This page is the take-off page for other topics related to medication administration such as intravenous medication administration and medication preparation (such as suspension or reconstitution). Additionally, this page covers the Five Rights of drug administration that should be used prior to each and every administration of a drug to a patient.

General Medication Administration[edit | edit source]

While paramedics administer many medications that perform a variety of functions, there are some general rules which apply to any time a paramedic administers a medication to a patient. These are known as the Five Rights of drug administration. These are true for any medication and can be expanded upon, if needed (some hospitals will increase this up to 10 Rights).

The Five Rights of Drug Administration[edit | edit source]

  1. Right Patient
    • Is this the correct patient? In the hospital setting where nurses and doctors treat multiple patients simultaneously, this Right asks "Is this drug supposed to go to this patient?". In the prehospital setting, this Right can be viewed as a question as to whether or not the drug is indicated for the patient presentation (e.g. a patient in SVT is not the right patient for atropine administration).
  2. Right Medication
    • Is the medication you are holding the same one you are meaning to give/that was ordered? Many medications are stored in color coded vials, some of which can look and feel quite similar in a stressful emergency situation (or in low light conditions). Additionally, some medications are quite similar in name (e.g. 1:1,000, 1:10,000, 1:100,000 epinephrine*) and can and will be easily confused, misread, or misheard.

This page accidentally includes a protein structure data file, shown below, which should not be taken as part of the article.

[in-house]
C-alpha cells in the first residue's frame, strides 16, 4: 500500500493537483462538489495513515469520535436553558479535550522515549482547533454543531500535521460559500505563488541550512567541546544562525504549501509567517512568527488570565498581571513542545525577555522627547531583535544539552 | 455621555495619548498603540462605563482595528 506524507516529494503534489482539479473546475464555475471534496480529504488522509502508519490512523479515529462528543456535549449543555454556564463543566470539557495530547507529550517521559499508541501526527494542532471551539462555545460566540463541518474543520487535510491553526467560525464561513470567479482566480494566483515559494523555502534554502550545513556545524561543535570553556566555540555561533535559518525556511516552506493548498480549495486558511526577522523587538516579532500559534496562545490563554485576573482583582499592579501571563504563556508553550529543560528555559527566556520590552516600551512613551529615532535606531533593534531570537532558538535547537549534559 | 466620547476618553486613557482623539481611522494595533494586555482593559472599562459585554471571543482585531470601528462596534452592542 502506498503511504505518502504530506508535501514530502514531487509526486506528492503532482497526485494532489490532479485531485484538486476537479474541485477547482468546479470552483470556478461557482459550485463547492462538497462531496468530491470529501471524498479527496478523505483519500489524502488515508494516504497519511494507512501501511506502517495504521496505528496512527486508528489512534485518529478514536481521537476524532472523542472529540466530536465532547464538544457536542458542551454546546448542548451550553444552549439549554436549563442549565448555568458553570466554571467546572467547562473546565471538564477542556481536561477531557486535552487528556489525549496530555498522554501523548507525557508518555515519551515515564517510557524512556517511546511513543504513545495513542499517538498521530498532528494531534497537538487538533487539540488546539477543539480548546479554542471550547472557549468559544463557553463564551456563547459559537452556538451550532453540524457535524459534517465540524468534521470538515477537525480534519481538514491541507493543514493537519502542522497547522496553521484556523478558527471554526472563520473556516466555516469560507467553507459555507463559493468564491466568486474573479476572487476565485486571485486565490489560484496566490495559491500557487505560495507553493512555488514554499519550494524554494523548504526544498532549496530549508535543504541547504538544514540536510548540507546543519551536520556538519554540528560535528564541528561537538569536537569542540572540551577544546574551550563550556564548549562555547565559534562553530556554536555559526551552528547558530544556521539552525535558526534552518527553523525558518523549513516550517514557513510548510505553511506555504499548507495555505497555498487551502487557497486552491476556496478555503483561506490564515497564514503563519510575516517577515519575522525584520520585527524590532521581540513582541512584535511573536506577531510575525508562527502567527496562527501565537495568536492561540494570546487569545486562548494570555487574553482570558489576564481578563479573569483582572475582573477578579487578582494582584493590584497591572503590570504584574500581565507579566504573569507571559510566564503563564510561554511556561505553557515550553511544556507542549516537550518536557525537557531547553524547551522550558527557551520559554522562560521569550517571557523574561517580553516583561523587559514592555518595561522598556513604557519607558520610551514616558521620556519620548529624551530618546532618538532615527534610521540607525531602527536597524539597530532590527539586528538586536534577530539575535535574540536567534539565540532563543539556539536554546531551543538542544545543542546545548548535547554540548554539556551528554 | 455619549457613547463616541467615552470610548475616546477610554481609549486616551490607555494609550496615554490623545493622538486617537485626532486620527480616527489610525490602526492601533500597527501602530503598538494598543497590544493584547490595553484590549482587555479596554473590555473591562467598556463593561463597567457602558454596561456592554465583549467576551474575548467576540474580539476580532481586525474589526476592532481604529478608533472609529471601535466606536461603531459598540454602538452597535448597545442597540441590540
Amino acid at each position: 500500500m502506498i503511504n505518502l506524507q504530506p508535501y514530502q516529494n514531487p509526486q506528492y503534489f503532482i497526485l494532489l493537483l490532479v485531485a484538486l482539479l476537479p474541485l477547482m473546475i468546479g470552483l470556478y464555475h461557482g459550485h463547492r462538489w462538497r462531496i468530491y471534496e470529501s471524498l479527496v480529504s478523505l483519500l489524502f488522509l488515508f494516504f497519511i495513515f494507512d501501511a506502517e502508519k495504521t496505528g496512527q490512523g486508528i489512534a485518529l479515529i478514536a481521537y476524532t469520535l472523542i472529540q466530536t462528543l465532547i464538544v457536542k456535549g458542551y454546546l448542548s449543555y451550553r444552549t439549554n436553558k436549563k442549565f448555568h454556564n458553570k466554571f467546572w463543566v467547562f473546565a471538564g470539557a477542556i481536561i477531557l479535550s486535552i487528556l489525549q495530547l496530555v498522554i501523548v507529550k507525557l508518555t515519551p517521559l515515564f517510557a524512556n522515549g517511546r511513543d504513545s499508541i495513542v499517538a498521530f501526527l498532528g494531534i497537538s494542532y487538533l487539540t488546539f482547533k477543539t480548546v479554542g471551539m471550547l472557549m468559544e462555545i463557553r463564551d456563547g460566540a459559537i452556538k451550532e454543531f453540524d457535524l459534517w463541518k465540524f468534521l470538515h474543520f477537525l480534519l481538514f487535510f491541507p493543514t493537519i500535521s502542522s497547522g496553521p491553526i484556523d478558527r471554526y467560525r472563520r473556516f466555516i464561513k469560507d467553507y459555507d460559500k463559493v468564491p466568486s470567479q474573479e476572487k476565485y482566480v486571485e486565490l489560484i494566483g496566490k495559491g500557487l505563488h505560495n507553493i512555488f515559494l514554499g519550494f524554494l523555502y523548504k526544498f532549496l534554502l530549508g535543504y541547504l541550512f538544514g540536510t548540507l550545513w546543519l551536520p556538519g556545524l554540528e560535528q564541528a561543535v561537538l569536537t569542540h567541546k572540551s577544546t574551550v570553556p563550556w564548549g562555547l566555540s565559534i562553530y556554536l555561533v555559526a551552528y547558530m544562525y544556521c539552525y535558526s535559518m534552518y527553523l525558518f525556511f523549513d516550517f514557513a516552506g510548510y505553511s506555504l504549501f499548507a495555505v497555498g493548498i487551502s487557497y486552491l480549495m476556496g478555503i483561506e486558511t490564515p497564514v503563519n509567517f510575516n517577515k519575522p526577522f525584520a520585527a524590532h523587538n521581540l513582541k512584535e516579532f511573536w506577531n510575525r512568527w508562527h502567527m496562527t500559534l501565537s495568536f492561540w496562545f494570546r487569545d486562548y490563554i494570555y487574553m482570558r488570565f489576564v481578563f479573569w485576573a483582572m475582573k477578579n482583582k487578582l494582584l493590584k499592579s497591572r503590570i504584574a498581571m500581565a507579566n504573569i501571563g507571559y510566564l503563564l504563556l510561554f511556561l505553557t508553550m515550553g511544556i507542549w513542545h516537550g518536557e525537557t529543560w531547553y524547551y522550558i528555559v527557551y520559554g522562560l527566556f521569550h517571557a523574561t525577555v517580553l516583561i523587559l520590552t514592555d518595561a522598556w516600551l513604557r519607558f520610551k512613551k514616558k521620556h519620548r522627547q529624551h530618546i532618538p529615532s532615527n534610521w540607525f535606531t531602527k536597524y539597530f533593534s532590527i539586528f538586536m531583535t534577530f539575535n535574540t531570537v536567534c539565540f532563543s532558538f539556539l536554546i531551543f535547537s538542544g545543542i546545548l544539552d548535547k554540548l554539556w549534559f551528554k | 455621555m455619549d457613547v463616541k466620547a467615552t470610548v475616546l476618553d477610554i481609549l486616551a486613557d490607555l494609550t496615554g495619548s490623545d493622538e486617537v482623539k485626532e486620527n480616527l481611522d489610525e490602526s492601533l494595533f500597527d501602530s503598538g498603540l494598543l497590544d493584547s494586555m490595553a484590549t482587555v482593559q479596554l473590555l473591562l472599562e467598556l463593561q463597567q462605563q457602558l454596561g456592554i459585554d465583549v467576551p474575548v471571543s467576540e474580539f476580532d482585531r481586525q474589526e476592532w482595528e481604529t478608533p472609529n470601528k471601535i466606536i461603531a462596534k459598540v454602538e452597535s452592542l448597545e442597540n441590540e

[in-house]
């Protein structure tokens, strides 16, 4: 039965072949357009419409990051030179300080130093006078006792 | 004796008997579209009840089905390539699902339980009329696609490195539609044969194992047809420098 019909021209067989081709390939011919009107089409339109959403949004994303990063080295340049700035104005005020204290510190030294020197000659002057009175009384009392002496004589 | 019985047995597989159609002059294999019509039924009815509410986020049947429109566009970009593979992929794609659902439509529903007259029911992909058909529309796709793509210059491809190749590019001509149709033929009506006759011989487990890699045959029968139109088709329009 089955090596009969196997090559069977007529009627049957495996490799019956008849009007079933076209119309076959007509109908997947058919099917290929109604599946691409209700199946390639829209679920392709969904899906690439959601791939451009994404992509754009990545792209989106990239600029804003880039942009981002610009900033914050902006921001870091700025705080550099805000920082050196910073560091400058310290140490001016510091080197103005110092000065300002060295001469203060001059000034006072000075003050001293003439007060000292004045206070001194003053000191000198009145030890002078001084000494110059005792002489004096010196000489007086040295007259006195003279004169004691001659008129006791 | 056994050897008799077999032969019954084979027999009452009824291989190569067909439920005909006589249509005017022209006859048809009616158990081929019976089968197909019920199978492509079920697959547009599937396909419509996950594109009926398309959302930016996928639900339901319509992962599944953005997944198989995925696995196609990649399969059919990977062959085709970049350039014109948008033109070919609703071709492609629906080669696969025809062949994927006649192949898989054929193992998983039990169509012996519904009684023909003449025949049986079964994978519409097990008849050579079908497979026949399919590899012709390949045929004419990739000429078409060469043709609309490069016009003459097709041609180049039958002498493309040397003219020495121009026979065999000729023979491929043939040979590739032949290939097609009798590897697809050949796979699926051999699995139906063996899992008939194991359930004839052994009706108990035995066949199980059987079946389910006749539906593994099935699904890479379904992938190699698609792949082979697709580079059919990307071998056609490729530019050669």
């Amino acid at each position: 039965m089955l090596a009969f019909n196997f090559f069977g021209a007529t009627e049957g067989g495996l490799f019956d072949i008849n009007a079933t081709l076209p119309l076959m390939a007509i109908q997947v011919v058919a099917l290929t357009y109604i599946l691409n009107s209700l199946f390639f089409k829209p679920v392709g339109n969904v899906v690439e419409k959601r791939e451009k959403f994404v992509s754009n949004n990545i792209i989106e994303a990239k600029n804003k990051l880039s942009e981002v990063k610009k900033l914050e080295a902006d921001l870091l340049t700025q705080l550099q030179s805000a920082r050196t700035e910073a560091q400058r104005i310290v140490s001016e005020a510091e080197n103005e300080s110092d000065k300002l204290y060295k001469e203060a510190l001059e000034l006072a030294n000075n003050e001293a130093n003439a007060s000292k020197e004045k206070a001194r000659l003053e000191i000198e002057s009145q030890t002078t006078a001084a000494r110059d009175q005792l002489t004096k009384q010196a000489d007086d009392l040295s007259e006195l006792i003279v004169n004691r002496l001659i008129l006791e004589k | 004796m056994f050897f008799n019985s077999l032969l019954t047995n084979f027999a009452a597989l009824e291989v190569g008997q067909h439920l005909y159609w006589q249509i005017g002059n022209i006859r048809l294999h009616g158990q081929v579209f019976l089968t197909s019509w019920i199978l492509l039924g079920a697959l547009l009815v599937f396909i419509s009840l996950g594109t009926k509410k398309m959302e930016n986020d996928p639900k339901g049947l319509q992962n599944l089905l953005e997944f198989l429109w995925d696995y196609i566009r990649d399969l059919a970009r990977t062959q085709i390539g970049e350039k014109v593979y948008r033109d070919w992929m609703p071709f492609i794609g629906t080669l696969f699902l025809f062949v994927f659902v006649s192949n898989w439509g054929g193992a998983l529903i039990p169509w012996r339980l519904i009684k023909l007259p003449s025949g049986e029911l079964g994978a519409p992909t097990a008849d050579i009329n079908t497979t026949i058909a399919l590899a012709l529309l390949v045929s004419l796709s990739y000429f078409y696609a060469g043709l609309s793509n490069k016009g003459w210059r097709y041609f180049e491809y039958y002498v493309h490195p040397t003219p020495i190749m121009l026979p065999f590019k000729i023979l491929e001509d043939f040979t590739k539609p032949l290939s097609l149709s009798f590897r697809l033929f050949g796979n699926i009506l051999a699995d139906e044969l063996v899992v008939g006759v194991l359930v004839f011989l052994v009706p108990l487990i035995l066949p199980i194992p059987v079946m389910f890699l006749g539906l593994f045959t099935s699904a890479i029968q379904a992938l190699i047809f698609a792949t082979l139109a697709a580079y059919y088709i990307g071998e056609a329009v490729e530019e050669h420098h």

3. Right Dose
    • Is this the correct dosage of medication? Not all medication indications require the full contents of a vial be drawn up while other indications may require multiple vials drawn to reach the correct dosage. Not paying attention to the correct dosage of a medication can easily lead to overdosing or under-dosing the patient.
  4. Right Route
    • Is this the right route of administration for this medication with this dosage? Some medications such as fentanyl may be given by multiple routes. For example, fentanyl may be given intravenously, intranasally, intramuscularly, sublingually (as a tablet/lozenge) and dermally (via patch). Route of administration will frequently affect the time of onset and time until maximal serum concentration has been reached; using fentanyl as an example, intravenous fentanyl administration will lead to a faster onset of pain relief than a dermal fentanyl patch (and will similarly have a shorter duration of action).
  5. Right Time
    • Is this the right time to give the drug? Is the drug expired? Have I exhausted all other options that I should perform prior to administration of this drug?

*These names for the different epinephrine concentrations are becoming less common due to the possibility for medication error. Instead, epinephrine is now commonly referred to by its concentration per mL (e.g. 1 mg/mL, 0.1 mg/mL, 10 mcg/mL).

Medication Administration Routes[edit | edit source]

Medication Use and Management[edit | edit source]

Discussion[View | Edit]

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